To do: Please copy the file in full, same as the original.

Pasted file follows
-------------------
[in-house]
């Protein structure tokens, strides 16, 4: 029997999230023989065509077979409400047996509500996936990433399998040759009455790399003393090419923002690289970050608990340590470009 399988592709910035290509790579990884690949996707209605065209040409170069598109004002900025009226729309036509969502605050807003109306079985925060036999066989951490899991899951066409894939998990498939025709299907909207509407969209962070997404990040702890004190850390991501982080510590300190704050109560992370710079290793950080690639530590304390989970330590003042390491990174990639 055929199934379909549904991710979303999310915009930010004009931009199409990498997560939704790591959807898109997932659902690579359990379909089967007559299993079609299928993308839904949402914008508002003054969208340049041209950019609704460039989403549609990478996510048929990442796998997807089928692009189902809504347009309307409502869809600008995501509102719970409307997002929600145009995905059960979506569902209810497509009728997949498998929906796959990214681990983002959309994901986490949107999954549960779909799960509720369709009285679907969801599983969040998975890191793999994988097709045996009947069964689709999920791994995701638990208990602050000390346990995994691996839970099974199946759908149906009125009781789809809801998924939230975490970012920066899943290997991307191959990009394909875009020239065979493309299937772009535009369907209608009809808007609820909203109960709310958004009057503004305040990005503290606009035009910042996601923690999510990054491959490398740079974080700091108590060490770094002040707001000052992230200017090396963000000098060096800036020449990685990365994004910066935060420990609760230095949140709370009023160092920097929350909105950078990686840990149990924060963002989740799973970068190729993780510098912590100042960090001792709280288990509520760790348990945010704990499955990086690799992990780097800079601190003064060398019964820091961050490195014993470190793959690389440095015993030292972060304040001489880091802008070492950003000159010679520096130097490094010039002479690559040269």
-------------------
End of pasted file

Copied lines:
[in-house]
């Protein structure tokens, strides 16, 4: 029997999230023989065509077979409400047996509500996936990433399998040759009455790399003393090419923002690289970050608990340590470009 399988592709910035290509790579990884690949996707209605065209040409170069598109004002900025009226729309036509969502605050807003109306079985925060036999066989951490899991899951066409894939998990498939025709299907909207509407969209962070997404990040702890004190850390991501982080510590300190704050109560992370710079290793950080690639530590304390989970330590003042390491990174990639 055929199934379909549904991710979303999310915009930010004009931009199409990498997560939704790591959807898109997932659902690579359990379909089967007559299993079609299928993308839904949402914008508002003054969208340049041209950019609704460039989403549609990478996510048929990442796998997807089928692009189902809504347009309307409502869809600008995501509102719970409307997002929600145009995905059960979506569902209810497509009728997949498998929906796959990214681990983002959309994901986490949107999954549960779909799960509720369709009285679907969801599983969040998975890191793999994988097709045996009947069964689709999920791994995701638990208990602050000390346990995994691996839970099974199946759908149906009125009781789809809801998924939230975490970012920066899943290997991307191959990009394909875009020239065979493309299937772009535009369907209608009809808007609820909203109960709310958004009057503004305040990005503290606009035009910042996601923690999510990054491959490398740079974080700091108590060490770094002040707001000052992230200017090396963000000098060096800036020449990685990365994004910066935060420990609760230095949140709370009023160092920097929350909105950078990686840990149990924060963002989740799973970068190729993780510098912590100042960090001792709280288990509520760790348990945010704990499955990086690799992990780097800079601190003064060398019964820091961050490195014993470190793959690389440095015993030292972060304040001489880091802008070492950003000159010679520096130097490094010039002479690559040269």